US and Mexico Join Forces to Enhance Investment Screening to Combat Chinese Influence

The Biden administration has reached an agreement with Mexico to prevent countries such as China from investing in Mexican companies as a way to circumvent U.S. sanctions and tariffs. Treasury Secretary Janet Yellen revealed the signing of a “Memorandum of Intent” between the two countries to establish a bilateral working group to exchange technical information and best practices on screening foreign investment.

The goal of the agreement is to bolster supply chains and safeguard national security in critical industries. Yellen emphasized the importance of both countries working together to protect against foreign investments that pose national security risks, as well as the close partnership between the United States and Mexico in trade and national security matters.

The Biden administration aims to assist Mexico in strengthening its foreign investment screening process by sharing insights and best practices from the U.S. Committee on Foreign Investment in the United States. In recent years, the U.S. government has stepped up its regulations on foreign direct investment to protect national security and economic interests against potential acquisition by foreign entities, particularly those from China.

During a news conference in Mexico, Yellen stated that increased engagement with Mexico will help maintain an open investment climate and address security threats. She concluded her three-day visit to Mexico City, during which she discussed various bilateral economic issues and challenges related to combating illicit drug trafficking.

Stephen Ezell, vice president for global innovation policy at the Information Technology and Innovation Foundation, believes that the new agreement will help crack down on Chinese efforts to evade U.S. tariffs and sanctions by relocating manufacturing to Mexico. Chinese companies have been flocking into Mexico in recent years, particularly since 2018 when then-President Donald Trump initiated a trade war with China. President Joe Biden has maintained these tariffs, encouraging companies to decouple from China and consider “nearshoring” in North America.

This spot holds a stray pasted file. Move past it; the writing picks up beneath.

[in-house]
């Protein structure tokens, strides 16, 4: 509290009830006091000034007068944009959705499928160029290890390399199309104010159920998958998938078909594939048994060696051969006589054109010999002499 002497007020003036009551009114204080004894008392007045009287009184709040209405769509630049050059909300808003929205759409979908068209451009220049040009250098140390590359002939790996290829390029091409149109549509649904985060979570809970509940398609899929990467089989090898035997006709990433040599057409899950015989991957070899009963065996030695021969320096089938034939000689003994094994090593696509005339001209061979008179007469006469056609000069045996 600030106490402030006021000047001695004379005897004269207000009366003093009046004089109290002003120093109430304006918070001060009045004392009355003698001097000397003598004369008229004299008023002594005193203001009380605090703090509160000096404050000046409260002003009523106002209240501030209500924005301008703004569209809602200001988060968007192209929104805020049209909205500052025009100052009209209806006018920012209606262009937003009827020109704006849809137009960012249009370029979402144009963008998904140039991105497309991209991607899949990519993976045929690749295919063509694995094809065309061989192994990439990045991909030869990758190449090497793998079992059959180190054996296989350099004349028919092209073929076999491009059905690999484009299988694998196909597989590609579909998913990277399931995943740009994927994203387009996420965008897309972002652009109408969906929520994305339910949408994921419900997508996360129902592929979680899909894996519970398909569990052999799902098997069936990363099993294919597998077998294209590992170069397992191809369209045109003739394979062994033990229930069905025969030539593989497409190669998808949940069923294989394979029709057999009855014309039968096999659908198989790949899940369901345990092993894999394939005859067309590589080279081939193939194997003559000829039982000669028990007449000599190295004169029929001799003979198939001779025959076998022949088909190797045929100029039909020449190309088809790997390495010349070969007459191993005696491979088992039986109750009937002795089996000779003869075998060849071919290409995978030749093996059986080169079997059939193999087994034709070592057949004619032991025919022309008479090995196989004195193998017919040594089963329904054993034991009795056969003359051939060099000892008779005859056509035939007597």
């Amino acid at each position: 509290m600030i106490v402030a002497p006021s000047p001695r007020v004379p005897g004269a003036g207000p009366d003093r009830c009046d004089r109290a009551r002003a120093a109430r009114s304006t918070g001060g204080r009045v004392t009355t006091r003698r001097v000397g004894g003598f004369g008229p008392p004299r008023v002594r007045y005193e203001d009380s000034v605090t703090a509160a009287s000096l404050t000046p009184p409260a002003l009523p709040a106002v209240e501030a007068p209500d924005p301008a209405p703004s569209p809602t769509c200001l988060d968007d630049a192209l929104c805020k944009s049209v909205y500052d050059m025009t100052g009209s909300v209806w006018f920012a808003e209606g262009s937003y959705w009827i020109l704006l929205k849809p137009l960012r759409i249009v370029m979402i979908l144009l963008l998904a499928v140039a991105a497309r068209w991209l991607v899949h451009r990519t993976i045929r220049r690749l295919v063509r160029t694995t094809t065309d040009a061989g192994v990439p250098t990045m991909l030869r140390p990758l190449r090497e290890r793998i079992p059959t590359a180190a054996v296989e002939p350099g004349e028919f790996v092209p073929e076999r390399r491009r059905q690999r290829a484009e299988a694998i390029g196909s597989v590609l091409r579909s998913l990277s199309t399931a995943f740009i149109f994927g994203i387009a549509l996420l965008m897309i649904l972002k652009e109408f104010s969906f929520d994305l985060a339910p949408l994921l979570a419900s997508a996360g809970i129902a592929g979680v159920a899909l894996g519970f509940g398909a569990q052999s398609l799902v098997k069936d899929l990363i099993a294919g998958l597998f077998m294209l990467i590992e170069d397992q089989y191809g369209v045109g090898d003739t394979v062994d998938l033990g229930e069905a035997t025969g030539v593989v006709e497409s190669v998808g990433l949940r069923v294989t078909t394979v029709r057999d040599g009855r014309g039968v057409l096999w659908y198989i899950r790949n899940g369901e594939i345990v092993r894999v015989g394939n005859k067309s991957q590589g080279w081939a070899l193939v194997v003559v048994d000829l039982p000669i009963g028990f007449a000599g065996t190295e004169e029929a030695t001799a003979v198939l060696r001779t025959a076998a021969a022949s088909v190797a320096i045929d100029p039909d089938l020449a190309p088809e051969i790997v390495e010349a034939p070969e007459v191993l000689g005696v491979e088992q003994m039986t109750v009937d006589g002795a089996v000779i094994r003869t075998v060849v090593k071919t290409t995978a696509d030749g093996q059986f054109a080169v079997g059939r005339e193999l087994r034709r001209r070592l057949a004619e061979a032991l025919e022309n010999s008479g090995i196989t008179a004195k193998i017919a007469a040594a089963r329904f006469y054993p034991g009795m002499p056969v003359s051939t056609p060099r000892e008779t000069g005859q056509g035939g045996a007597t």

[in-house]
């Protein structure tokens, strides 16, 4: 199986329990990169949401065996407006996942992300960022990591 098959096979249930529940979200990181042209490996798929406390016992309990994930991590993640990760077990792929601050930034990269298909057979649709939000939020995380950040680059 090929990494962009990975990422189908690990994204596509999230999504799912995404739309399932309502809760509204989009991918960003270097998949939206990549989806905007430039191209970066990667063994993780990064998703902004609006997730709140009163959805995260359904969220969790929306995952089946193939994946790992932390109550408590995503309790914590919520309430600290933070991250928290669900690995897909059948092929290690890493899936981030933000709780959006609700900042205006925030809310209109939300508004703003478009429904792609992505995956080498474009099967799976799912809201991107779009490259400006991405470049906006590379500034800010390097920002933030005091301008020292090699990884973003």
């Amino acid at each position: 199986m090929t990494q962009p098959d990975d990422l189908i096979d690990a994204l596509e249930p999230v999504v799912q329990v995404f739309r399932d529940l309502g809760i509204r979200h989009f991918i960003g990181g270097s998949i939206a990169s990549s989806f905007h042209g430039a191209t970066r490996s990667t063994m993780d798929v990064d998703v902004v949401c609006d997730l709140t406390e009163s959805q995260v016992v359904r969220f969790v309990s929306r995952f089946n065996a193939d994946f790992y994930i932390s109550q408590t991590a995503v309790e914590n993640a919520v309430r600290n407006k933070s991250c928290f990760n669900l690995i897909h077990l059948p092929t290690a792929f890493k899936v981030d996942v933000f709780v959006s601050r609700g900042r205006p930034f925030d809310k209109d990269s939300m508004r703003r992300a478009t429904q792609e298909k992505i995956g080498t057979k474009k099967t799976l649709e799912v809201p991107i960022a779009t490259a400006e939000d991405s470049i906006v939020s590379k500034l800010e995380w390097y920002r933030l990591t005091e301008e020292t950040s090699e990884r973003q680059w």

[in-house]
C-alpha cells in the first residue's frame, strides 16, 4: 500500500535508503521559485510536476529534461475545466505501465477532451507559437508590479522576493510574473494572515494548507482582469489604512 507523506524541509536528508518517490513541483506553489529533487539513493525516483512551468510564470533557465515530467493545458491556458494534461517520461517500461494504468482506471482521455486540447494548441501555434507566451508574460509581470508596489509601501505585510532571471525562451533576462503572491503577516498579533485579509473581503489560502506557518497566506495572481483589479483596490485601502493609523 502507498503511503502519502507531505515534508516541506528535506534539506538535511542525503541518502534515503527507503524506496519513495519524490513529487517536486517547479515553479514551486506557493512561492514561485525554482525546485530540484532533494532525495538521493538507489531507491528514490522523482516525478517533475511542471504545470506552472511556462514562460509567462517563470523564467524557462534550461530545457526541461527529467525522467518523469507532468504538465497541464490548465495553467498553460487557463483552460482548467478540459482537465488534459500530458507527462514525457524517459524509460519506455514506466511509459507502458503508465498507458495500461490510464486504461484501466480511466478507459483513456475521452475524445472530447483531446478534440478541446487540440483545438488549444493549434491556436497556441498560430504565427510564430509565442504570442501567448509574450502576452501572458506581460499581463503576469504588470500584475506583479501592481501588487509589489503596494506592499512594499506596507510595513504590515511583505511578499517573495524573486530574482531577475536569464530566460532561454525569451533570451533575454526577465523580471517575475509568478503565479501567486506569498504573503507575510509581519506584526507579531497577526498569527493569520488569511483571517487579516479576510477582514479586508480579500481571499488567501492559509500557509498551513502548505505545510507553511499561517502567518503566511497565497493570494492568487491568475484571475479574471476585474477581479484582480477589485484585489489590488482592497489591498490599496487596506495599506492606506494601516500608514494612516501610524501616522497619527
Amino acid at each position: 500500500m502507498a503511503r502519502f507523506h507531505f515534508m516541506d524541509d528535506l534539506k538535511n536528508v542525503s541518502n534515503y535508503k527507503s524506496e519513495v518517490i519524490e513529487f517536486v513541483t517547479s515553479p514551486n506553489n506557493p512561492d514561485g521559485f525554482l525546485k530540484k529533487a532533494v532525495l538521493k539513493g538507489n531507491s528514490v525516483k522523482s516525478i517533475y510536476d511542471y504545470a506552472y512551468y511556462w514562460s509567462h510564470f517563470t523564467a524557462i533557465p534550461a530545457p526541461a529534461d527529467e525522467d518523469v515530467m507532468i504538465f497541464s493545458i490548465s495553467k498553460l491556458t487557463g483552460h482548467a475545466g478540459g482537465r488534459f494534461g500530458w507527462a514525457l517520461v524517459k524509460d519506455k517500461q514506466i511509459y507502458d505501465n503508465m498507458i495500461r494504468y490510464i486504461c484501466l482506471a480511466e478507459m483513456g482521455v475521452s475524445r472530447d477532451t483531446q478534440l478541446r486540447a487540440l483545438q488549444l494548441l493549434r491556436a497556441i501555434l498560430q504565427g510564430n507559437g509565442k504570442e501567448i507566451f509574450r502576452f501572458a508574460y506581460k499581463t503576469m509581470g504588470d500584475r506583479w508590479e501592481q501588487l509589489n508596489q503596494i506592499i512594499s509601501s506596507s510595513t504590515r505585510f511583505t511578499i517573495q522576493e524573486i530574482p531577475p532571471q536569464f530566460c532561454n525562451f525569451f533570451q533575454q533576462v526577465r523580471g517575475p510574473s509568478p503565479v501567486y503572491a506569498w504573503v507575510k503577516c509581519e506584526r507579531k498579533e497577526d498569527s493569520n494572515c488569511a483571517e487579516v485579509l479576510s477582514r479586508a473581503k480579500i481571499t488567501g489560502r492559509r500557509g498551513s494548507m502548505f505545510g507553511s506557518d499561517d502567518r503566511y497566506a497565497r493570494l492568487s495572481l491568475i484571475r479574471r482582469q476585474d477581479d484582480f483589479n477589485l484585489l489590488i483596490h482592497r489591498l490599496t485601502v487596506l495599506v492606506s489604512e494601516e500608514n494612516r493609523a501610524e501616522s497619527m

The initiative announced by Yellen aligns with the longer-term objective of ensuring that North American companies maximize the North American production environment. However, the White House declined to clarify whether the new pact specifically targets Chinese investments in Mexico. The White House spokesperson emphasized that sovereign nations have the right to make their own decisions regarding economic opportunities and investments.

The spokesperson also referenced the Partnership for Global Infrastructure and Investment (PGI), aimed at competing with China’s Belt and Road Initiative, providing an alternative to the high-interest loans offered by other nations. The Biden administration’s focus on developing global infrastructure investment emphasizes the importance of partnerships and competition with China in the international economic arena.

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